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When You Fast…

February 5th, 2013
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Did you know that our Lord Jesus Christ assumed that His disciples would fast, just as He assumed they would pray? Jesus commended fasting as a private act of humility and devotion to God (see Matthew 6:16-18). Note particularly that he says, “When you fast…” not “If you fast…” Take a look at Matthew 9:14-15. The first Christians fasted (Acts 13:2-3; 14:23). Why shouldn’t a twenty-first century Christian do likewise? Why?

Because we are, as a culture and society, gluttons. After all, we are a “consumer” society. We consume, consume and consume some more. We eat to the point that our bellies are too large, we weigh too much, and we inflict chronic illness on ourselves brought on by poor diet and exercise habits. I’m as guilty as anyone in this regard. We do not fast to earn brownie points with God, but that fact has become our excuse for not fasting, for not attending to self-disipline and self-mortification. We excuse our laziness and gluttony by appealing to our freedom in Christ as forgiven children. We let ourselves off the hook all the while comforting ourselves that we are free not to get caught up in “legalistic” requirements such as fasting. We look at the required fasts in Roman Catholicism and Eastern Orthodoxy and rightly criticize the imposition of such rules as contrary to the Gospel freedom we have, but then we again use this an excuse not to fast. We’ll show those legalists, as we continue stuffing our faces and filling our bellies with the food that perishes.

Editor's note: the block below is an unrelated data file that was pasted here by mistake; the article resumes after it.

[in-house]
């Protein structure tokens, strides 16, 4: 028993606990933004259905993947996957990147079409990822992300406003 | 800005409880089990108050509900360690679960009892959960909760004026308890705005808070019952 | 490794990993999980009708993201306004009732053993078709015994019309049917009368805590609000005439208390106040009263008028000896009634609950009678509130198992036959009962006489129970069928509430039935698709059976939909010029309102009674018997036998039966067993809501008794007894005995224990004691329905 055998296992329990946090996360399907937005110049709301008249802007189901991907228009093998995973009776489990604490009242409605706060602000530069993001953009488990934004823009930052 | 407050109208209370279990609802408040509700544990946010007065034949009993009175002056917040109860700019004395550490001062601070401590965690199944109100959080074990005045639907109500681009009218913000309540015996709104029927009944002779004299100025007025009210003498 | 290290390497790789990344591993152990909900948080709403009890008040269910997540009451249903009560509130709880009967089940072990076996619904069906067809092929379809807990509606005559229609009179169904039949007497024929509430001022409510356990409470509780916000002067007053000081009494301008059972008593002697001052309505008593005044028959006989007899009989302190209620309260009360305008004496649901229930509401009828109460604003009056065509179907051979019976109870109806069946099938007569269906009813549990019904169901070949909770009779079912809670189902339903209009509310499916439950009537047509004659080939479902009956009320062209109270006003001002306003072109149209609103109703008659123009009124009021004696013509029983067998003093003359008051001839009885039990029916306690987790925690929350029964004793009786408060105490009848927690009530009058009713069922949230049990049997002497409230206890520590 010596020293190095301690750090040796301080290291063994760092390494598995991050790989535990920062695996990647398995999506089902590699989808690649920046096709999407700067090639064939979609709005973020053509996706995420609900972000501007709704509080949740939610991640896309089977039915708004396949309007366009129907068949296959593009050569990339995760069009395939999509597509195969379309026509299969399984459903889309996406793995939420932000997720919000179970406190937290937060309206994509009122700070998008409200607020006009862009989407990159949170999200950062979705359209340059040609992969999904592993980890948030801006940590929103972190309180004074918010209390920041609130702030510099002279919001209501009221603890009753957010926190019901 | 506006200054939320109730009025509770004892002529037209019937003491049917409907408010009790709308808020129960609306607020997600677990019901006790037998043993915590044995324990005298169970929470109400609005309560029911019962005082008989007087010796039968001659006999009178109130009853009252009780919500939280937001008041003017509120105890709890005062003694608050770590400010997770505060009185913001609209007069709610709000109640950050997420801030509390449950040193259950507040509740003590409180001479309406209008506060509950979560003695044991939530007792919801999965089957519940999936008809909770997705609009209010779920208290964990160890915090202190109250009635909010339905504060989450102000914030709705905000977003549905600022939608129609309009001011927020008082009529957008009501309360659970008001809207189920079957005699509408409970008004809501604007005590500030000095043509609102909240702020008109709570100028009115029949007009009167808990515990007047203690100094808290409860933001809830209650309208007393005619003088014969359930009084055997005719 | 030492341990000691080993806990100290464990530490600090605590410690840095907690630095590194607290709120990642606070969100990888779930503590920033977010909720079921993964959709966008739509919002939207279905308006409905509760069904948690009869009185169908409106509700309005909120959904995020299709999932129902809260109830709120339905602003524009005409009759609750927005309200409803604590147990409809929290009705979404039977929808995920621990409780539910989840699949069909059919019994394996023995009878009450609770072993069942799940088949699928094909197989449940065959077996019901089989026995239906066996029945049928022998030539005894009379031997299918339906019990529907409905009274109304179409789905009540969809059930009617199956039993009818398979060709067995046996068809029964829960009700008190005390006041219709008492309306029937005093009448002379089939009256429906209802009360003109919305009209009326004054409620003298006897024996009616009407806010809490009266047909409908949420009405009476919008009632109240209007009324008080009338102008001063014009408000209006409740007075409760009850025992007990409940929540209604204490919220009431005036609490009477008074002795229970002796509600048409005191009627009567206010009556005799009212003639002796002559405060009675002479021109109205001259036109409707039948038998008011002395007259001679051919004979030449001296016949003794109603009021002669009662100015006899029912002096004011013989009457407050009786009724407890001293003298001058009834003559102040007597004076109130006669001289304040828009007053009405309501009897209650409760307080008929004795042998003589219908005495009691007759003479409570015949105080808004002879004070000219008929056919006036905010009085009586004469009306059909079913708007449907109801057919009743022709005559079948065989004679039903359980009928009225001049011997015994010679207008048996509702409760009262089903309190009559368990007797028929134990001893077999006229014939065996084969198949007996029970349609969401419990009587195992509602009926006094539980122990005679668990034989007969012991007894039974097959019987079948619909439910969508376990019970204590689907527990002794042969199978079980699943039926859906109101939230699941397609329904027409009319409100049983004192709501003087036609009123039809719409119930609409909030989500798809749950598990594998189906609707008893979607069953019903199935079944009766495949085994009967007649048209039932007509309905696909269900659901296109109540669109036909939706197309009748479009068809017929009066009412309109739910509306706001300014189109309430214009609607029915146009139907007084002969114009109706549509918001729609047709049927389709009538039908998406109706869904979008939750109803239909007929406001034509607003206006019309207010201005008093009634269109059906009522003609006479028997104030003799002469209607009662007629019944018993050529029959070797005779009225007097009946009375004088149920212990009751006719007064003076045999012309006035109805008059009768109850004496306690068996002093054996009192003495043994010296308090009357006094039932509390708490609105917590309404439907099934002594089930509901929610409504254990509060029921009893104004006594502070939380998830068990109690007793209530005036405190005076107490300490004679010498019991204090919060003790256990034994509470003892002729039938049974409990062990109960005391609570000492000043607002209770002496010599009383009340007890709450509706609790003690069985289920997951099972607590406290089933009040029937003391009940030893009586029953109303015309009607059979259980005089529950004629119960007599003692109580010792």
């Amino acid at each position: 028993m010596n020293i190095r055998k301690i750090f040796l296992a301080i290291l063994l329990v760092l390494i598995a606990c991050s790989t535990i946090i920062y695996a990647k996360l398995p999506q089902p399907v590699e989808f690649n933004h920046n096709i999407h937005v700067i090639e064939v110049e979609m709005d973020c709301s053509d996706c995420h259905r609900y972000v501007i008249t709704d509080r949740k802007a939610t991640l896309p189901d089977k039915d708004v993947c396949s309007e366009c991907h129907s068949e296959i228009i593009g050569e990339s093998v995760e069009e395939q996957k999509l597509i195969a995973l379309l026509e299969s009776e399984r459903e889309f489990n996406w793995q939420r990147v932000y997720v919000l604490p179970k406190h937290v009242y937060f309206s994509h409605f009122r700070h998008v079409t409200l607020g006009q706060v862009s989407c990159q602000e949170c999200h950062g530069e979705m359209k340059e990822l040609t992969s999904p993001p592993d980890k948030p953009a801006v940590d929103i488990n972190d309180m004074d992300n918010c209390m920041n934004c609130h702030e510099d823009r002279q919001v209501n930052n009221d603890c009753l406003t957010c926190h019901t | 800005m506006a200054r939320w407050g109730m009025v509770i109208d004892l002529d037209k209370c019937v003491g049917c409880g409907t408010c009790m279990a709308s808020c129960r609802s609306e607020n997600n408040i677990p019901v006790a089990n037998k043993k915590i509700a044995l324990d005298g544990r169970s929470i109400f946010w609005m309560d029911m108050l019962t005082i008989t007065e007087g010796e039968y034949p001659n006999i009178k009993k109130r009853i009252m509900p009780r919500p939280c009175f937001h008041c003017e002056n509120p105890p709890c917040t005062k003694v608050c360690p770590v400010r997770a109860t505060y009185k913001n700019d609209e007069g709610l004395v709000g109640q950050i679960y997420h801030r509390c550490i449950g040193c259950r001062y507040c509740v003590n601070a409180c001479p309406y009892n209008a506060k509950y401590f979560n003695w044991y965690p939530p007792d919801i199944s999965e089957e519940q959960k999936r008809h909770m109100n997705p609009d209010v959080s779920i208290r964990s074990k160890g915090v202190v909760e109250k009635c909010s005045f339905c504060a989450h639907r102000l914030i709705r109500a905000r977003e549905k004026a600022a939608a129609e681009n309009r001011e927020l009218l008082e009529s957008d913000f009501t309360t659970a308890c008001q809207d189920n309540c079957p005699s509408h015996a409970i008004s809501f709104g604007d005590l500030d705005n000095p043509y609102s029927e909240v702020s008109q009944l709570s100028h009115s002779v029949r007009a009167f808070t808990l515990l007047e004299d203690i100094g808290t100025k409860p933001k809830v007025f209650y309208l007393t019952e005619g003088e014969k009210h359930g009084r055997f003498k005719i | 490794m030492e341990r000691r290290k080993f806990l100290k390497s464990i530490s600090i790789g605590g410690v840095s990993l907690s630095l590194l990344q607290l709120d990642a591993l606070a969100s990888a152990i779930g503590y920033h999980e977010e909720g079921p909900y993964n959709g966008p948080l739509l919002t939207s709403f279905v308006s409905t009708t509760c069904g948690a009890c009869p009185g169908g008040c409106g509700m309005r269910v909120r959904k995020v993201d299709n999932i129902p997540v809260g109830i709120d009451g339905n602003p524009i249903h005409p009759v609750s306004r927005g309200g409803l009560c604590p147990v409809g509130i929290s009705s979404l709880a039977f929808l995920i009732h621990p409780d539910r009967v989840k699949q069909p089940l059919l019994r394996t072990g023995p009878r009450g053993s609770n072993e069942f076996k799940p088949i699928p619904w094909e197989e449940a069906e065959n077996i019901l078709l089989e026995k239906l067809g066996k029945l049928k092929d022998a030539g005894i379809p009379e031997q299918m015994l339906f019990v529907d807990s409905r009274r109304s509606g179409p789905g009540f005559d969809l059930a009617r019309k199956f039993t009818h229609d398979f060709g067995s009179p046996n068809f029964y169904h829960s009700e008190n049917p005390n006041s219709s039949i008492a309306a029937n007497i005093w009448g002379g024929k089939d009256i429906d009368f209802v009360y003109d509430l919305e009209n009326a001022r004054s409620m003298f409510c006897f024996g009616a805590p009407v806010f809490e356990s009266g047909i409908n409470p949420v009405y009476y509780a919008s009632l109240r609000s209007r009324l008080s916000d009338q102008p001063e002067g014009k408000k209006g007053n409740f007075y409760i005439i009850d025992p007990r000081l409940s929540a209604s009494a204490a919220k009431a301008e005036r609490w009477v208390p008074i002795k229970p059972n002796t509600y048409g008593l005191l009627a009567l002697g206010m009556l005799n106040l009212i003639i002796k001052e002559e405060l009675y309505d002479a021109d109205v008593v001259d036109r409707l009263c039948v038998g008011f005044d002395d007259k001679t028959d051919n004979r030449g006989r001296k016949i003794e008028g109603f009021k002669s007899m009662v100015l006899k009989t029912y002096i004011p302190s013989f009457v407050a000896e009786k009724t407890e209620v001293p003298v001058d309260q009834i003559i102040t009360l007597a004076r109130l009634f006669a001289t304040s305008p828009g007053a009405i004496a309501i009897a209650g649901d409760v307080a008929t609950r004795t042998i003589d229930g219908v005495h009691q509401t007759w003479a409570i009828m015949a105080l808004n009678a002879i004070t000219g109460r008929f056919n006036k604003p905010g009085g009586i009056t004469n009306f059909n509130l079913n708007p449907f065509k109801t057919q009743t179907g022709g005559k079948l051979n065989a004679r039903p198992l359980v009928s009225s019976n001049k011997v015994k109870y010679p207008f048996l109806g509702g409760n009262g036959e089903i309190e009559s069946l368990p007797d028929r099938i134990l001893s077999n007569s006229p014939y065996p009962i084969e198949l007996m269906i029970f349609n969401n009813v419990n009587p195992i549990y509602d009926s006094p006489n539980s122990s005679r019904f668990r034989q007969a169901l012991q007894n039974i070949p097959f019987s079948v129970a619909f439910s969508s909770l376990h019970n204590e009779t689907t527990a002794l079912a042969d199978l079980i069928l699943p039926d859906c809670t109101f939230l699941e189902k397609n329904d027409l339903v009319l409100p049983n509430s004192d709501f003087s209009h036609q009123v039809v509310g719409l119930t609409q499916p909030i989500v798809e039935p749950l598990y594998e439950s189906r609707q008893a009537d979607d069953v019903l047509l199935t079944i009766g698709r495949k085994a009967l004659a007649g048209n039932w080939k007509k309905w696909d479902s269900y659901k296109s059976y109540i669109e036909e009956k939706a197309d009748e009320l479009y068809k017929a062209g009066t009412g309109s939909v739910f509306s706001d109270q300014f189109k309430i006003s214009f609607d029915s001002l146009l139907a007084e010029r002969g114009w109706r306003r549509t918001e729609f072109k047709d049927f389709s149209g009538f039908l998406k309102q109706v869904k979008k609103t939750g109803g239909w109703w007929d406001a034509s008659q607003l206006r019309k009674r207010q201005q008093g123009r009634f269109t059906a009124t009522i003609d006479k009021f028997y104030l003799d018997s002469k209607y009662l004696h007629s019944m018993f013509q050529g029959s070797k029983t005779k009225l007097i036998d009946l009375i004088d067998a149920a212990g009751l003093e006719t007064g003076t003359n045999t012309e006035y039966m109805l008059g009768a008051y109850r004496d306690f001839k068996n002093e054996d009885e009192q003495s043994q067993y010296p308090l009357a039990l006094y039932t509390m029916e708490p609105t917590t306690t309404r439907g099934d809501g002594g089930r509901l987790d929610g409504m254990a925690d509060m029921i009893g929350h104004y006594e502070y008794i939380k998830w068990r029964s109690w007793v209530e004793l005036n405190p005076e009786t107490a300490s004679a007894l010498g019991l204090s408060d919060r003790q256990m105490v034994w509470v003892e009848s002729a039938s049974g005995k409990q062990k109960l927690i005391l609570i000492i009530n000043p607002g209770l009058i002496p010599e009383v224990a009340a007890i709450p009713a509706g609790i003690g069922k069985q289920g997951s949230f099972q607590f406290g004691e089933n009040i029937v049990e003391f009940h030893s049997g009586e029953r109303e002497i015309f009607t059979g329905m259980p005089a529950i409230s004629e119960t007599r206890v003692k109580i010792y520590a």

As we now approach the beginning of Lent, it is good to recall that Lent has been, historically, throughout the Church’s history, a time that involves fasting. The German name for Lent used historically in Luthernaism is Fastenzeit,  “Fast time.” The spiritual discipline of fasting was always part of historic Lutheranism, but as in so many other areas of our church life, the desire to “fit in” with the rest of American Protestantism, led this practice to fall into disuse among us. Luther assumes that fasting will be part of Lutherans’ practice when they prepare to receive the Supper, for in the Catechism he writes, “Fasting is indeed fine outward bodily preparation…” What he goes on to say about the proper preparation being faith and trust in Christ was never intended to be an excuse not to fast. In The Lutheran Study Bible there is a great article on fasting and I thought you might find it useful as you consider how you will be observing Lent.

Afflicting One’s Soul